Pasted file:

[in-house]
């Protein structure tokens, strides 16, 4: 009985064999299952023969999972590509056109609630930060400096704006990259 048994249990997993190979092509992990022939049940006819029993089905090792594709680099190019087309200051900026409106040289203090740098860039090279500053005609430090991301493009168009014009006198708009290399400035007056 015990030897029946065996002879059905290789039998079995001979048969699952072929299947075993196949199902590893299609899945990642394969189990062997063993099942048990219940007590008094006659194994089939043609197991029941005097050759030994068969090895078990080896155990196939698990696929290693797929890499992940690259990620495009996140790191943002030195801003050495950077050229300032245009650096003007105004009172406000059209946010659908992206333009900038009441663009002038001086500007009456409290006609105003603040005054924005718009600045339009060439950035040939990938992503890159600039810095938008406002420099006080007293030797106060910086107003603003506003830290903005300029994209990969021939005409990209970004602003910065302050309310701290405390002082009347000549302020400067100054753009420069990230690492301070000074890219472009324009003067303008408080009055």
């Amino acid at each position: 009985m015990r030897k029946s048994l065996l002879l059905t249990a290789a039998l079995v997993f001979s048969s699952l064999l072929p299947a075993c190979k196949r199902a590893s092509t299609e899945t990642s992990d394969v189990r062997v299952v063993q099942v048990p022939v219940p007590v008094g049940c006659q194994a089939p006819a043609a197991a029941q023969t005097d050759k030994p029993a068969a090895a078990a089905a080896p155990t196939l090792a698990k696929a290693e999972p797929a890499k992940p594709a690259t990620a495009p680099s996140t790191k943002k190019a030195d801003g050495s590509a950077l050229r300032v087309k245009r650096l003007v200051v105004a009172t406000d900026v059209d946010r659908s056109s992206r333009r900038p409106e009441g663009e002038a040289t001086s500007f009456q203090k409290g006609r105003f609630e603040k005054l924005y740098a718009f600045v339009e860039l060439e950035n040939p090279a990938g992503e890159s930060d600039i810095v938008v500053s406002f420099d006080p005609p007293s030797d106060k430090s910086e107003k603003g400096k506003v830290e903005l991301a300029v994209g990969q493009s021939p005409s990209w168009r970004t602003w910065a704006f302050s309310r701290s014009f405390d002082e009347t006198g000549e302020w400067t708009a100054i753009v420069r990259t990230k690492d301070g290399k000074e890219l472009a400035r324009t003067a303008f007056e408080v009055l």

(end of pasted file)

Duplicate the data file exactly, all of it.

[in-house]
């Protein structure tokens, strides 16, 4: 009985064999299952023969999972590509056109609630930060400096704006990259 048994249990997993190979092509992990022939049940006819029993089905090792594709680099190019087309200051900026409106040289203090740098860039090279500053005609430090991301493009168009014009006198708009290399400035007056 015990030897029946065996002879059905290789039998079995001979048969699952072929299947075993196949199902590893299609899945990642394969189990062997063993099942048990219940007590008094006659194994089939043609197991029941005097050759030994068969090895078990080896155990196939698990696929290693797929890499992940690259990620495009996140790191943002030195801003050495950077050229300032245009650096003007105004009172406000059209946010659908992206333009900038009441663009002038001086500007009456409290006609105003603040005054924005718009600045339009060439950035040939990938992503890159600039810095938008406002420099006080007293030797106060910086107003603003506003830290903005300029994209990969021939005409990209970004602003910065302050309310701290405390002082009347000549302020400067100054753009420069990230690492301070000074890219472009324009003067303008408080009055």
């Amino acid at each position: 009985m015990r030897k029946s048994l065996l002879l059905t249990a290789a039998l079995v997993f001979s048969s699952l064999l072929p299947a075993c190979k196949r199902a590893s092509t299609e899945t990642s992990d394969v189990r062997v299952v063993q099942v048990p022939v219940p007590v008094g049940c006659q194994a089939p006819a043609a197991a029941q023969t005097d050759k030994p029993a068969a090895a078990a089905a080896p155990t196939l090792a698990k696929a290693e999972p797929a890499k992940p594709a690259t990620a495009p680099s996140t790191k943002k190019a030195d801003g050495s590509a950077l050229r300032v087309k245009r650096l003007v200051v105004a009172t406000d900026v059209d946010r659908s056109s992206r333009r900038p409106e009441g663009e002038a040289t001086s500007f009456q203090k409290g006609r105003f609630e603040k005054l924005y740098a718009f600045v339009e860039l060439e950035n040939p090279a990938g992503e890159s930060d600039i810095v938008v500053s406002f420099d006080p005609p007293s030797d106060k430090s910086e107003k603003g400096k506003v830290e903005l991301a300029v994209g990969q493009s021939p005409s990209w168009r970004t602003w910065a704006f302050s309310r701290s014009f405390d002082e009347t006198g000549e302020w400067t708009a100054i753009v420069r990259t990230k690492d301070g290399k000074e890219l472009a400035r324009t003067a303008f007056e408080v009055l």